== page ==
TOURISM- SETTLEMENT CONTINUES
Following the influx of the railway lines and the eventual improvement of the road networks that accessed Bancroft and North Hastings, tourism gained a foothold as another wave of settlers found our area. The affluence of the industrial revolution created employment and success in business that gave disposable income to some searching for that “Shangri La” within reasonable travel distance from the populated areas of Southern Ontario and the northern USA.
The cottage and tourist industry sprang up after World War 1 and continues today and cottage country settlers and their subsequent families continue to frequent their “paradise” in North Hastings. Direct descendants of some world renowned business’ came to our lakes in the early 1900’s and built cottages beside our First Nation families who made the lakes their home. Baptiste Lake bears the name of the Chief of the local Algonquins, John Baptiste who first came to our area from the Lake of the Mountain and Oka region of southern Quebec. Families such as the Irwin’s out of the Oshawa region who had direct connection to the original entrepreneurs who started “General Motors of Canada Ltd.”, brothers George and Sam McLaughlin were a family that shared Baptiste Lake with their First Nation neighbours.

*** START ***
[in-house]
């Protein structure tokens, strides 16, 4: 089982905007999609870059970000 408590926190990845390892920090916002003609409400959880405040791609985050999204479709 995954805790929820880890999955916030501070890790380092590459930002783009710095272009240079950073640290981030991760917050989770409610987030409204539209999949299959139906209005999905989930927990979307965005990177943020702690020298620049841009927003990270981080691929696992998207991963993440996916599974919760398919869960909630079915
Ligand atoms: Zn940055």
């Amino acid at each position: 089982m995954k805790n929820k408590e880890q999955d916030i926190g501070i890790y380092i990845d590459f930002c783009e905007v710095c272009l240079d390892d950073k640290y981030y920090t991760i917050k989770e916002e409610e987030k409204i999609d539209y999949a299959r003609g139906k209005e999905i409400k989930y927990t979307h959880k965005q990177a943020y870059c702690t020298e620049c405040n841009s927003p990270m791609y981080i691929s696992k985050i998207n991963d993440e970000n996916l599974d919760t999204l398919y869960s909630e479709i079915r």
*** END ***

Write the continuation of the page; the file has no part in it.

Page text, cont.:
Local employment was sparse at best for many locals and the connections made from cottagers and tourists from the cities gave opportunities to get jobs when none were available here. As the draw for recreation brought cottagers and tourism here, employment drew people to jobs in the cities. This cycle continues with retiring locals who went to the city for work and prosperity, are able to return to their roots and become another wave of settlers to Bancroft and North Hastings.